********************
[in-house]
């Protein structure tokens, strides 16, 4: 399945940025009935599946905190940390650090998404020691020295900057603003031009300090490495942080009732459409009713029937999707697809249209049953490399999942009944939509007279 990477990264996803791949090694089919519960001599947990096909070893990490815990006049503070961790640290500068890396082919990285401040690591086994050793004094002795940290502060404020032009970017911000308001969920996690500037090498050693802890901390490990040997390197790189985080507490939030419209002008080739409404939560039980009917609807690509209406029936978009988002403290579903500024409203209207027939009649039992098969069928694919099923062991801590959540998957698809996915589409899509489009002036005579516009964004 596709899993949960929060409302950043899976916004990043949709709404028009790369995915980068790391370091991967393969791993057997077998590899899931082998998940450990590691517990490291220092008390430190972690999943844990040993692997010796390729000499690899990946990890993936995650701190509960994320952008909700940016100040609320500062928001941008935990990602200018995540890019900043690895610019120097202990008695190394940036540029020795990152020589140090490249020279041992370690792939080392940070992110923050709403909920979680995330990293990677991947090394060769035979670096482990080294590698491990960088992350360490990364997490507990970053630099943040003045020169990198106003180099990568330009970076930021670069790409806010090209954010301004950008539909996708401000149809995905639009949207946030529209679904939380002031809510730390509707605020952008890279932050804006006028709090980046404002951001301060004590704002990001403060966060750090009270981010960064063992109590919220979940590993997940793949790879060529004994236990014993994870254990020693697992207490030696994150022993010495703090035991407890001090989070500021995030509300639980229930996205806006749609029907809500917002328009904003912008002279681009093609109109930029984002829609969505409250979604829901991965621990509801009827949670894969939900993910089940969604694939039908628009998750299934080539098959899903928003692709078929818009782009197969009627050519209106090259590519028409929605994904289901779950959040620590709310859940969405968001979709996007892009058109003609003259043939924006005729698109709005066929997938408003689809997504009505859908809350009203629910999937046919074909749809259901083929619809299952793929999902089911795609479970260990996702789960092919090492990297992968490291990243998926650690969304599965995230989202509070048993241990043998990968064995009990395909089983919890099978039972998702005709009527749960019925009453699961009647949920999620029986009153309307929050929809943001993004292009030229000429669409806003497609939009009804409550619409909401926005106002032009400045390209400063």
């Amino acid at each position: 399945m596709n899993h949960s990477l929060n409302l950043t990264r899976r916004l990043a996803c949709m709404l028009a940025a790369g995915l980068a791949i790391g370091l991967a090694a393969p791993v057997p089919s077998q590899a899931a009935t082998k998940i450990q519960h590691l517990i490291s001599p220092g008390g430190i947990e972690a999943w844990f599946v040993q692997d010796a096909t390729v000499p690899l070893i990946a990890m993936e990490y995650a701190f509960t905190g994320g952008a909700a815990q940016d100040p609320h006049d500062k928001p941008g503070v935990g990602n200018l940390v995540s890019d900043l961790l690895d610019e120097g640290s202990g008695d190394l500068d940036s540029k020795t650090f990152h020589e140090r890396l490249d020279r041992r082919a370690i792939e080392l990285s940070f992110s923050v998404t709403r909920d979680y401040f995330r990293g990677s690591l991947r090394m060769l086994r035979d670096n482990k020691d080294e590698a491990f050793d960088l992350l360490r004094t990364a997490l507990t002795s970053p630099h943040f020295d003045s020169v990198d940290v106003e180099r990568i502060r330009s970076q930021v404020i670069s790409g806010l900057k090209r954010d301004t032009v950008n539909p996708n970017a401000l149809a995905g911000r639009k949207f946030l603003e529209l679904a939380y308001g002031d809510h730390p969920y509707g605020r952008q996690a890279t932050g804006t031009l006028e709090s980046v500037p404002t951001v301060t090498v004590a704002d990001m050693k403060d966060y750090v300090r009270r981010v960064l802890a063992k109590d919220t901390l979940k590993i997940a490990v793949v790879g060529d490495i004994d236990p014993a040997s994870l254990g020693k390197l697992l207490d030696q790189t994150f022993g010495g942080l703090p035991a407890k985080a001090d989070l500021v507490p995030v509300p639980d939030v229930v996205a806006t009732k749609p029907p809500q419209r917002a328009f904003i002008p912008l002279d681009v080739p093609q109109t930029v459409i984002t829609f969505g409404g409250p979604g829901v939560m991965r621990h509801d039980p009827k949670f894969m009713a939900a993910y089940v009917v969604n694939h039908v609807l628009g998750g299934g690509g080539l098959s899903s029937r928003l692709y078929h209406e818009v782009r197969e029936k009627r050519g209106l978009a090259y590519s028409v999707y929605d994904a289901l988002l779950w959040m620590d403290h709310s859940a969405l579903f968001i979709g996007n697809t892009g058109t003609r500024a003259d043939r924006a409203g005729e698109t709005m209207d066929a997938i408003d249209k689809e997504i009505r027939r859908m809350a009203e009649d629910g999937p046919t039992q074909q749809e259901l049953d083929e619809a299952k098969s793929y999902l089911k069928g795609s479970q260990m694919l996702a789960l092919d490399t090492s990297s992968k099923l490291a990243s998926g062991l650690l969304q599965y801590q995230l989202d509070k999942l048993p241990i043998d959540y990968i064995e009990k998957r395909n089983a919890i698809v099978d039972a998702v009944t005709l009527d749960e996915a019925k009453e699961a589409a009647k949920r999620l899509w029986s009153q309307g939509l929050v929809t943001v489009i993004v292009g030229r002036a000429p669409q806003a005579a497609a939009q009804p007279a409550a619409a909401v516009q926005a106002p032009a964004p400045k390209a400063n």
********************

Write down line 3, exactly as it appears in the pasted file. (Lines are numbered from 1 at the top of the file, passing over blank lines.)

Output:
């Amino acid at each position: 399945m596709n899993h949960s990477l929060n409302l950043t990264r899976r916004l990043a996803c949709m709404l028009a940025a790369g995915l980068a791949i790391g370091l991967a090694a393969p791993v057997p089919s077998q590899a899931a009935t082998k998940i450990q519960h590691l517990i490291s001599p220092g008390g430190i947990e972690a999943w844990f599946v040993q692997d010796a096909t390729v000499p690899l070893i990946a990890m993936e990490y995650a701190f509960t905190g994320g952008a909700a815990q940016d100040p609320h006049d500062k928001p941008g503070v935990g990602n200018l940390v995540s890019d900043l961790l690895d610019e120097g640290s202990g008695d190394l500068d940036s540029k020795t650090f990152h020589e140090r890396l490249d020279r041992r082919a370690i792939e080392l990285s940070f992110s923050v998404t709403r909920d979680y401040f995330r990293g990677s690591l991947r090394m060769l086994r035979d670096n482990k020691d080294e590698a491990f050793d960088l992350l360490r004094t990364a997490l507990t002795s970053p630099h943040f020295d003045s020169v990198d940290v106003e180099r990568i502060r330009s970076q930021v404020i670069s790409g806010l900057k090209r954010d301004t032009v950008n539909p996708n970017a401000l149809a995905g911000r639009k949207f946030l603003e529209l679904a939380y308001g002031d809510h730390p969920y509707g605020r952008q996690a890279t932050g804006t031009l006028e709090s980046v500037p404002t951001v301060t090498v004590a704002d990001m050693k403060d966060y750090v300090r009270r981010v960064l802890a063992k109590d919220t901390l979940k590993i997940a490990v793949v790879g060529d490495i004994d236990p014993a040997s994870l254990g020693k390197l697992l207490d030696q790189t994150f022993g010495g942080l703090p035991a407890k985080a001090d989070l500021v507490p995030v509300p639980d939030v229930v996205a806006t009732k749609p029907p809500q419209r917002a328009f904003i002008p912008l002279d681009v080739p093609q109109t930029v459409i984002t829609f969505g409404g409250p979604g829901v939560m991965r621990h509801d039980p009827k949670f894969m009713a939900a993910y089940v009917v969604n694939h039908v609807l628009g998750g299934g690509g080539l098959s899903s029937r928003l692709y078929h209406e818009v782009r197969e029936k009627r050519g209106l978009a090259y590519s028409v999707y929605d994904a289901l988002l779950w959040m620590d403290h709310s859940a969405l579903f968001i979709g996007n697809t892009g058109t003609r500024a003259d043939r924006a409203g005729e698109t709005m209207d066929a997938i408003d249209k689809e997504i009505r027939r859908m809350a009203e009649d629910g999937p046919t039992q074909q749809e259901l049953d083929e619809a299952k098969s793929y999902l089911k069928g795609s479970q260990m694919l996702a789960l092919d490399t090492s990297s992968k099923l490291a990243s998926g062991l650690l969304q599965y801590q995230l989202d509070k999942l048993p241990i043998d959540y990968i064995e009990k998957r395909n089983a919890i698809v099978d039972a998702v009944t005709l009527d749960e996915a019925k009453e699961a589409a009647k949920r999620l899509w029986s009153q309307g939509l929050v929809t943001v489009i993004v292009g030229r002036a000429p669409q806003a005579a497609a939009q009804p007279a409550a619409a909401v516009q926005a106002p032009a964004p400045k390209a400063n």